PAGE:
Urinary Tract Infection and Confusion

Delirium is an acute process, usually reversible and leads to a disturbance in attention and awareness that develops in a short period of time and can fluctuate throughout the day.
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Urinary Tract Infection (UTI) is very common in elderly people. For women over age 65, the incidence rate of UTIs is over 10 per cent and the incidence rate can increase to almost 30 per cent for women over age 85. Risk factors for developing urinary tract infections in the ageing population are different to those in younger adults. Age-associated changes in immune function and an increasing number of co-morbidities put the elderly at an increased risk for developing an infection.

In a person with memory impairment or dementia, it is always a challenge to get the correct diagnosis as infection in urine can cause sudden and severe confusion which in medical terms is known as ‘delirium’.A person with pre-existing dementia (memory issues) who gets an infection in urine may not be able to communicate especially if they develop an acute state of confusion due to delirium.

Therefore, it is very important to be familiar with the symptoms of urinary tract infection (UTI) and also the signs and symptoms of delirium in the elderly in order to seek medical help on time for prompt diagnosis and treatment.

If a lower urinary tract infection also called bladder infection (cystitis) is not diagnosed and treated on time it can progress to involve the kidneys and cause a more serious infection in the kidneys called pyelonephritis.

In adults’ symptoms of a bladder infection (cystitis) involve increased urinary frequency, burning sensation on urination (kahrun), blood in urine or change in urine colour and foul-smelling urine.

Fever is usually absent in bladder infection but can be a sign of infection in kidneys (pyelonephritis). Other symptoms might be nausea, vomiting, and abdominal pain, especially in the lower abdomen.

As against adults first, sign of bladder infection in the elderly might unfortunately present as confusion. It is very important to think about UTI if and when the elderly person suddenly looks confused, agitated or indifferent.

Delirium is an acute process, usually reversible and leads to a disturbance in attention and awareness that develops in a short period of time and can fluctuate throughout the day​. There are three subtypes of delirium - hyperactive, hypoactive, and mixed.

Patients with the hyperactive subtype may be agitated, disoriented, and delusional, and may even experience hallucinations (seeing or hearing something that does not exist). Patients with the hypoactive subtype of delirium are usually quiet and apathetic.

They may have blunted affect, decreased appetite, decreased motivation, and disrupted sleep patterns. Delirium in these patients may go unrecognized or be confused with depression or even dementia. The mixed subtype can have symptoms that might vary and be somewhere in between the hyperactive and hypoactive subtypes.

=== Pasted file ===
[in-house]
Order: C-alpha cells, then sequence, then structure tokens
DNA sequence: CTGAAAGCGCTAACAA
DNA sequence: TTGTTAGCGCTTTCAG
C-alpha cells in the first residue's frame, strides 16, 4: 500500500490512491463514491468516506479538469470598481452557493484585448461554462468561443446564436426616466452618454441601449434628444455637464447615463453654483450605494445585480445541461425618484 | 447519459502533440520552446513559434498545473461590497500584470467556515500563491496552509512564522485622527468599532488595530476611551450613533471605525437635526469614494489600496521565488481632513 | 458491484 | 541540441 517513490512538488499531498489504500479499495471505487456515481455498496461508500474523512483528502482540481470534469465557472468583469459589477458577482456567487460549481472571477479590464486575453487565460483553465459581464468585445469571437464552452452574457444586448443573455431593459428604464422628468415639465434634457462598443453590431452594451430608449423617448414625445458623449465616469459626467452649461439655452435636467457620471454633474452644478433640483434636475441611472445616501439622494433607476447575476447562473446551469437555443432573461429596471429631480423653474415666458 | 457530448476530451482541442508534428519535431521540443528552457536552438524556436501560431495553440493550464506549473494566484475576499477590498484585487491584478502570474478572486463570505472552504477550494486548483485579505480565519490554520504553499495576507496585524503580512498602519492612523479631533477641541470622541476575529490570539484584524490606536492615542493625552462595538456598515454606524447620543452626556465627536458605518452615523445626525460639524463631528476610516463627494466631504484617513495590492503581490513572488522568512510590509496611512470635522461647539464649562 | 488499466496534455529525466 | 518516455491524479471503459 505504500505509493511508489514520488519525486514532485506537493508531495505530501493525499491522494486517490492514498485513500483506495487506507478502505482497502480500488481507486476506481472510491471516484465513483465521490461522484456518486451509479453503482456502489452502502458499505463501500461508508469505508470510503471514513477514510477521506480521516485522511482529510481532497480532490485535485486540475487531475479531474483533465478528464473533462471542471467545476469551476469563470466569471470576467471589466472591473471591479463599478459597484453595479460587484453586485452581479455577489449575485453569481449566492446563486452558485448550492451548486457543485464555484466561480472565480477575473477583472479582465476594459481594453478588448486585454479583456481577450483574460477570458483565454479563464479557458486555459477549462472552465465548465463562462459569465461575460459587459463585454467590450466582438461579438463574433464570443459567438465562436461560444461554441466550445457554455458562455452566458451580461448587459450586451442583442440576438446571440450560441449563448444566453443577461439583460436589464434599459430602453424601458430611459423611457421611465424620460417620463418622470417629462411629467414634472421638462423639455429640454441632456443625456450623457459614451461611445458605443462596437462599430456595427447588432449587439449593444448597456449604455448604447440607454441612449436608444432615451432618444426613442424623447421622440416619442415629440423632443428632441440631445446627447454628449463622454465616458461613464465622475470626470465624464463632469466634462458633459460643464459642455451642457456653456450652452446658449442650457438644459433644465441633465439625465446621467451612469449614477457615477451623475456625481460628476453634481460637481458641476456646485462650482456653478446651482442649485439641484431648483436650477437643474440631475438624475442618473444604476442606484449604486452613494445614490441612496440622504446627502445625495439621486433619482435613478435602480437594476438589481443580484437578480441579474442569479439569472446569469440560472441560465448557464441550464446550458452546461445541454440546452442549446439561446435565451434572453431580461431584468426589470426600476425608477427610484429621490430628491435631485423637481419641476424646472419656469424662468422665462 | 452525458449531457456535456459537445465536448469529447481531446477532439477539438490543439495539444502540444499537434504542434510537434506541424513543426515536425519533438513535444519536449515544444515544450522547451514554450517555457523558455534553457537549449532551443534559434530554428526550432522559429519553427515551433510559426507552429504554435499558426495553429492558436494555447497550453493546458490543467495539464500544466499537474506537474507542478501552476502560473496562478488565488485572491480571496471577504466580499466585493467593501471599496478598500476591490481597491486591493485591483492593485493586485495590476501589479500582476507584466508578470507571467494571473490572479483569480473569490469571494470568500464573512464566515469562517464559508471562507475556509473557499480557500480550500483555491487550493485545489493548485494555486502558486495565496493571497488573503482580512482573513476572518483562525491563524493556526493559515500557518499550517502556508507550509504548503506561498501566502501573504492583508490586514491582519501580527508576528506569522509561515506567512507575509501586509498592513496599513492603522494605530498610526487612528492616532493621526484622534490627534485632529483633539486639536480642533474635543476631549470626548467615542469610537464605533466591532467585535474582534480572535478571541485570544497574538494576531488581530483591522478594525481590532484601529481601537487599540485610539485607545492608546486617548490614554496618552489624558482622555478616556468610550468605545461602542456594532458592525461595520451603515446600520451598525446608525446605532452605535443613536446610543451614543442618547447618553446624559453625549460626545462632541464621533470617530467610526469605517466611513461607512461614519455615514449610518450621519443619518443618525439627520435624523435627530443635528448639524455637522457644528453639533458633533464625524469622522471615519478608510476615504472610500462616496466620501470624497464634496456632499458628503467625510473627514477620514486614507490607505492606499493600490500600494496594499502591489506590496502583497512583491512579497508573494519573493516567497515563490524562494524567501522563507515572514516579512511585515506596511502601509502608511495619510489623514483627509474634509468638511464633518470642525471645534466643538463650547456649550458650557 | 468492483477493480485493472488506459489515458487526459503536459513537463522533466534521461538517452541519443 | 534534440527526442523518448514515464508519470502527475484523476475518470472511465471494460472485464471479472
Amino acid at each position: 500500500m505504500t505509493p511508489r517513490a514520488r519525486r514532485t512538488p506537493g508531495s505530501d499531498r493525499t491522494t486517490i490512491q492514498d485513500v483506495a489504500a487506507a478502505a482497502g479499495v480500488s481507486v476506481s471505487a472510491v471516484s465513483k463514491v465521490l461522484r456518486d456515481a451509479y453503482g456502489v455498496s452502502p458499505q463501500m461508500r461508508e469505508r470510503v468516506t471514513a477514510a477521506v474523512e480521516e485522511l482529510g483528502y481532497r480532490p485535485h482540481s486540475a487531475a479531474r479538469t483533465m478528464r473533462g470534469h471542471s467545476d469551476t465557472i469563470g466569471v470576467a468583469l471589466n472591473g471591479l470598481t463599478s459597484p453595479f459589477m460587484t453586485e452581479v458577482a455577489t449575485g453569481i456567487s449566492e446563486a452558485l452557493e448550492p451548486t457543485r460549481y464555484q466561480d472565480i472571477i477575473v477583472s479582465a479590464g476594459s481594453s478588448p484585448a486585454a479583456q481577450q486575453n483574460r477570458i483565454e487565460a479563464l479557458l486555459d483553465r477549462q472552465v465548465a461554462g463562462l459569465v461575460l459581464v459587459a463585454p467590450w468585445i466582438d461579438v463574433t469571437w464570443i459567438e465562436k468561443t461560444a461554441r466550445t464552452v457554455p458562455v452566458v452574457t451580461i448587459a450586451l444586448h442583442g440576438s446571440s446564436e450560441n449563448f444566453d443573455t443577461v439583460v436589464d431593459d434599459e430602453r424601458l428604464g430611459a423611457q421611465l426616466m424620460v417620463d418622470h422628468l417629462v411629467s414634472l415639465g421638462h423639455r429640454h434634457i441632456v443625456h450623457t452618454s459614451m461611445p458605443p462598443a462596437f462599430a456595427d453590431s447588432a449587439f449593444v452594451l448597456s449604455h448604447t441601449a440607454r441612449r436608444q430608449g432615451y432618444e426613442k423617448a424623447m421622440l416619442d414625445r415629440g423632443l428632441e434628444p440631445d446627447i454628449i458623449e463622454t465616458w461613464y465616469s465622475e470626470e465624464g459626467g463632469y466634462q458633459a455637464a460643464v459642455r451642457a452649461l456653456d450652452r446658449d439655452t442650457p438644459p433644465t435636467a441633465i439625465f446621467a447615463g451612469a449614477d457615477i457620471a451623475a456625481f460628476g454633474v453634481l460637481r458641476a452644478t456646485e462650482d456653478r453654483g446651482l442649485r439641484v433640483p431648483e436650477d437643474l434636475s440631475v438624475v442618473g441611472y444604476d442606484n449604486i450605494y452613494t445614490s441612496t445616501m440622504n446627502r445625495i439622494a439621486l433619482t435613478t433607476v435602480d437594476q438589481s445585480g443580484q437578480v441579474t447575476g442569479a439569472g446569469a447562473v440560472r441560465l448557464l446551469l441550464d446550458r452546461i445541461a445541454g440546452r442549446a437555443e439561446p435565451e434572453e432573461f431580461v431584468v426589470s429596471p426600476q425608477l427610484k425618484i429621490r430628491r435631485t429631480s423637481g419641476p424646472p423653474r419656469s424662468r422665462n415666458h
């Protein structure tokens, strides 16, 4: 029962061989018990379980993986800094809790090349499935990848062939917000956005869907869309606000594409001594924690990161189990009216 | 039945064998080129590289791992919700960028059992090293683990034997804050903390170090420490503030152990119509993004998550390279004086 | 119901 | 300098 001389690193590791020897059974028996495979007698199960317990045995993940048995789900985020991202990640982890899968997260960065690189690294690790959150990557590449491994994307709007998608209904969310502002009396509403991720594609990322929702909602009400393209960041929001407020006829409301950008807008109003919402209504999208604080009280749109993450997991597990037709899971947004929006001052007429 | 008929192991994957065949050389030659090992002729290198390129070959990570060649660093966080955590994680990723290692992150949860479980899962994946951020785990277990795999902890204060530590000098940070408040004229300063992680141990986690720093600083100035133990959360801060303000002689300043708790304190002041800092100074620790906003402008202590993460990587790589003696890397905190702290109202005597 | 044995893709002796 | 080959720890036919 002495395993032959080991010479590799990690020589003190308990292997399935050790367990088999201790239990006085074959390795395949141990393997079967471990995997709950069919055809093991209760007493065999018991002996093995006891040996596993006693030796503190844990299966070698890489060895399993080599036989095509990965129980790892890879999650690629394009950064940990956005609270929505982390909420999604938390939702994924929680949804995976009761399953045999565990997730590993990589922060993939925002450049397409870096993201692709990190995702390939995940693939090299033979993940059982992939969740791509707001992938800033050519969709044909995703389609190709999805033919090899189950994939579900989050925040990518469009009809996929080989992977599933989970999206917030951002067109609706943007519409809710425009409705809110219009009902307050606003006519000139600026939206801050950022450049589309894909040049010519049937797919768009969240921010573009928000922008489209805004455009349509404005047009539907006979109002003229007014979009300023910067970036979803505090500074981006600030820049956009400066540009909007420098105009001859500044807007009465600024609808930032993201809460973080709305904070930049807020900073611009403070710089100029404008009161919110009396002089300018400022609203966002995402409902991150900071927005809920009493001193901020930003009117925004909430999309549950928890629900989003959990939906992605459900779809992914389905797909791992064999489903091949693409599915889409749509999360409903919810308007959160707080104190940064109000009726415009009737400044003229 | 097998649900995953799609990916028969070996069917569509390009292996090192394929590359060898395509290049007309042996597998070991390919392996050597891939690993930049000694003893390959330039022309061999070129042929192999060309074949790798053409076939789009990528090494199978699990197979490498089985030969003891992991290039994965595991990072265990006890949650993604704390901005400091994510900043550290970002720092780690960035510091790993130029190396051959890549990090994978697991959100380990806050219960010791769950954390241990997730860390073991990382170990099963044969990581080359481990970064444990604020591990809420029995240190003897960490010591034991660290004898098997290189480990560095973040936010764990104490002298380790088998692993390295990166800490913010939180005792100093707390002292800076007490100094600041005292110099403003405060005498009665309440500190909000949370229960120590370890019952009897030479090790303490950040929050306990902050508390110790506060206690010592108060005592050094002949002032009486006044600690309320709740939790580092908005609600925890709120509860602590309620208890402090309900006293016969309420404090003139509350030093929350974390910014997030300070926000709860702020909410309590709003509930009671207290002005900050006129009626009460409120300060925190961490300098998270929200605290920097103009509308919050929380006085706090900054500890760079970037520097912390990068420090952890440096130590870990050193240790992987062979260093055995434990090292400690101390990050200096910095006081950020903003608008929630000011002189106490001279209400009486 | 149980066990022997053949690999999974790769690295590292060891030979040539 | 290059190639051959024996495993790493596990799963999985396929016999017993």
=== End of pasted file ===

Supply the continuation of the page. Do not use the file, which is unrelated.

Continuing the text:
Institutionalised adults (those who stay in a nursing home, old age home, long term care facility) generally have more functional impairments, and a greater number of medical conditions compared with older adults living in the community.

All of these characteristics predispose this population to higher rates of urinary tract infection. The most significant risk factors associated with UTI in institutionalised older adults are the presence of a urinary catheter.

Medical conditions, such as stroke and dementia, which may predispose individuals to bowel and bladder incontinence (not having control over urine or stool), have been associated with UTI in this population.

Older adults who have difficulty with activities of daily living are also at a higher risk.

When an older adult looks confused or agitated a lot of people in Kashmir might go to the pharmacy and get some sleeping pills to calm the elderly patient, but it can actually worsen the situation as the underlying infection might go undiagnosed and lead to infection in the kidneys and eventually spread via the bloodstream to the whole body – a condition called sepsis.

It is important that family and friends who know the person well seek medical help if they see a sudden change in behaviour of an elderly family member. If the confusion is due to infection in urine, seeking consultation from a physician who specialises in treating elderly patients (Geriatrician) might be very helpful to get appropriate treatment. While family members are seeking help from appropriate doctors it is important that an elderly patient who is confused or agitated is offered support and measures are taken to keep them safe.

Dr. Mir is MD, FAAFP, Family Medicine Physician in Texas, USA

Disclaimer: The views and opinions expressed in this article are the personal opinions of the author.

The facts, analysis, assumptions and perspective appearing in the article do not reflect the views of GK.

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